Okay, now the verdict.  In my opinion, it’s better than a 4-star film, but not quite good enough to warrant 4.5 stars.  Hence, I will have to settle for 4.25 stars out of 5!

Movie Review: Star Trek (2009)

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Today I took some time out of my busy study schedule to go check out the new Star Trek movie.  Some call it the new JJ Abrams movie.  You know, the one everybody’s talking about.

Just a disclaimer: I’ve never been a Star Trek fan, never seen an episode of the TV show, and only saw one of the films (I can’t even remember which one – perhaps First Contact or Nemesis – and I can’t remember a single thing about it).  Like most normal people though, I have heard of some of the catchphrases and I know of Kirk, Spock (including his ears and hand gesture) and Scotty, but that’s the extent of my Star Trek knowledge.

And so, I went into the movie relatively optimistic but unsure of what to expect.  I came out of the film raving about it.  Honestly, it blew my mind!

The new Star Trek is what has been called a ‘reboot’ (kind of like the new Batman films with Christian Bale) that explores the origins of its two most famous characters, Captain James T Kirk and his pointy-eared Vulcan friend, Spock.  It’s also considered a ‘prequel’ that sets the foundation for a whole new series of films.  With the exception of one person, the film sports an all-new cast that is fresh, young and brimming with vitality.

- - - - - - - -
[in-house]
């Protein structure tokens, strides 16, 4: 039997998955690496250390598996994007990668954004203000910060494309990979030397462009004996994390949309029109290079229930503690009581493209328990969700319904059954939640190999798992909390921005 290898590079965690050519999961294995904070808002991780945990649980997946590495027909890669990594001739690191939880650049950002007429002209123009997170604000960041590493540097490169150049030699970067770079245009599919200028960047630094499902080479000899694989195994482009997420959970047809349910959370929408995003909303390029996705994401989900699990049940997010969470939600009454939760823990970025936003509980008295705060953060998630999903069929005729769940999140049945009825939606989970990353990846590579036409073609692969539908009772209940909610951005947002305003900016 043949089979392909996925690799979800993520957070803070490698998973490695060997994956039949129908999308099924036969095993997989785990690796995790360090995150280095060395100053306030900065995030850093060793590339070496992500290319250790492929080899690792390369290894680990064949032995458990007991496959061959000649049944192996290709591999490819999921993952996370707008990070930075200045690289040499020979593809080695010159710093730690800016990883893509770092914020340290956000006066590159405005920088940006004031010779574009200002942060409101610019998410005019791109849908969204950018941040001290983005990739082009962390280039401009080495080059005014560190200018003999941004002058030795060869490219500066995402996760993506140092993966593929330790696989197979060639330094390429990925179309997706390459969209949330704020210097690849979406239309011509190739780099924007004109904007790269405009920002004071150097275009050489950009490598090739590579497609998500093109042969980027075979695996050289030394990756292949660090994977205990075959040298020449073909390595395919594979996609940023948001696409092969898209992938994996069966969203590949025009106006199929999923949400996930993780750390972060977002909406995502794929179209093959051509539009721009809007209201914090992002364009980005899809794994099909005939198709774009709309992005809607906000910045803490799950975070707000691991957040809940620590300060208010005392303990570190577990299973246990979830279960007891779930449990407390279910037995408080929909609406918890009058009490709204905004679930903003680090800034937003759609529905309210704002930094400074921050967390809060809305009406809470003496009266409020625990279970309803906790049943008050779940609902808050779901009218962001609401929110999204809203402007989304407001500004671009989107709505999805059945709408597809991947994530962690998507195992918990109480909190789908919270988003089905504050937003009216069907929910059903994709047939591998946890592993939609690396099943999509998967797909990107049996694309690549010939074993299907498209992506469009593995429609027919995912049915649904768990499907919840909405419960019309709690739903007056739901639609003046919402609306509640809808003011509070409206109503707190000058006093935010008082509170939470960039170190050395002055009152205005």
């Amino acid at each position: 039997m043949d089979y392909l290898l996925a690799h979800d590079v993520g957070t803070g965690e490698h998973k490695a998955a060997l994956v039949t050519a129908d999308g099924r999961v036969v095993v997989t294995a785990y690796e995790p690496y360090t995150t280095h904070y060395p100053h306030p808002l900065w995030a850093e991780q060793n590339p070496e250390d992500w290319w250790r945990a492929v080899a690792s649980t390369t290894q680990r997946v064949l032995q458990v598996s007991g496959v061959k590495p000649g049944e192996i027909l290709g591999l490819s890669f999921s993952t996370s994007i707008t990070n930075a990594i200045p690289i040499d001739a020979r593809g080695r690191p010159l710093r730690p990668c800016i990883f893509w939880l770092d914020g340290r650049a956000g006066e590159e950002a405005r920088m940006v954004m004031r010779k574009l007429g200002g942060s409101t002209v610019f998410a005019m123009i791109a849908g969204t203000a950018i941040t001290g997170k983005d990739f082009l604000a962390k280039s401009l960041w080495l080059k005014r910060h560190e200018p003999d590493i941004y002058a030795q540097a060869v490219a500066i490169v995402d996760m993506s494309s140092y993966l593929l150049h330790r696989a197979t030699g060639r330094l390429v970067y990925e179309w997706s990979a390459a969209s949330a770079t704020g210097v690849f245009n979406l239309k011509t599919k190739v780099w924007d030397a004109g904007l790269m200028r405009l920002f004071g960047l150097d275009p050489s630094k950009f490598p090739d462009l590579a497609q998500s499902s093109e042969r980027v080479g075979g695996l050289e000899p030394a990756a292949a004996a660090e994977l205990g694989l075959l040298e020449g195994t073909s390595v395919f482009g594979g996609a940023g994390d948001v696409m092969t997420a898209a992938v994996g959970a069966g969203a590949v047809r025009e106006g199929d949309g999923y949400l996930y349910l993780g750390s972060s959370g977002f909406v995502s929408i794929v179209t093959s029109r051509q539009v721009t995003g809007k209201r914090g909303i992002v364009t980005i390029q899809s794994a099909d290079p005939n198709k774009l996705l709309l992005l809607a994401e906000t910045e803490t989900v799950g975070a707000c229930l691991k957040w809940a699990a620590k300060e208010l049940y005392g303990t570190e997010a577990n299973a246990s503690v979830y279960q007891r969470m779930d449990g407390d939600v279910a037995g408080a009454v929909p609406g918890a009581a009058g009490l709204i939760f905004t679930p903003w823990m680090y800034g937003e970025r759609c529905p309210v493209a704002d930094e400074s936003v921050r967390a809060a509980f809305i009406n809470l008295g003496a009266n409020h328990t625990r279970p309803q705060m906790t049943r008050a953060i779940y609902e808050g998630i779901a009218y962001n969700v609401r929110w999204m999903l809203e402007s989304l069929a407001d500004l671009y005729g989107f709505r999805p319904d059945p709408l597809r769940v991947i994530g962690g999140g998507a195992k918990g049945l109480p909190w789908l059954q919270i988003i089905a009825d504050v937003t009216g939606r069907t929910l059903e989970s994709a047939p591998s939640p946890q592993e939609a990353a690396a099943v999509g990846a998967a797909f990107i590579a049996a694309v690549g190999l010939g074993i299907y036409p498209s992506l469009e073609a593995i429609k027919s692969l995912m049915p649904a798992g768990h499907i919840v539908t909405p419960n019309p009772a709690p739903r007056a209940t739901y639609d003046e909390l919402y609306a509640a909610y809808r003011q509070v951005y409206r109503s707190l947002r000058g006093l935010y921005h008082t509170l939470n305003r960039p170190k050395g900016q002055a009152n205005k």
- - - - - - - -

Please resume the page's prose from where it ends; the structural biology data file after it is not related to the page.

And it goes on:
As per my usual review code of conduct, I won’t give away the plot, and honestly, I don’t even know if I could explain it even if I wanted to.  There’s a fair bit of what I assume is ‘Trekkie’ jargon (but it could also be basic science stuff) that went right over my head and the film didn’t exactly take its time to explain everything in detail.  But it’s not hard to figure out the basic premise of the storyline and what is going on.

In any case, the story, while interesting in its own right, is not the strength of the film.  The strength lies in the way in which director JJ Abrams (the genius that created Alias, Lost and Fringe and produced Cloverfield) has reinvigorated the franchise with freshness, excitement and enthusiasm. You don’t have to be a Trekkie to enjoy this movie.  Star Trek WAS, for the most part, seen as a thing for die-hard fans and sci-fi geeks only.  One of the reasons I never got into it in the first place was because it seemed old and out-dated (despite being set in the future!), and the world it created was so extensive (with so many series, movies and novels) that I couldn’t be bothered making the effort to get to know it.  This film has provided the perfect spark to inject some much-needed life back into the franchise, and because it’s set right at the beginning, newbies to Star Trek (like me) can be eased into its world.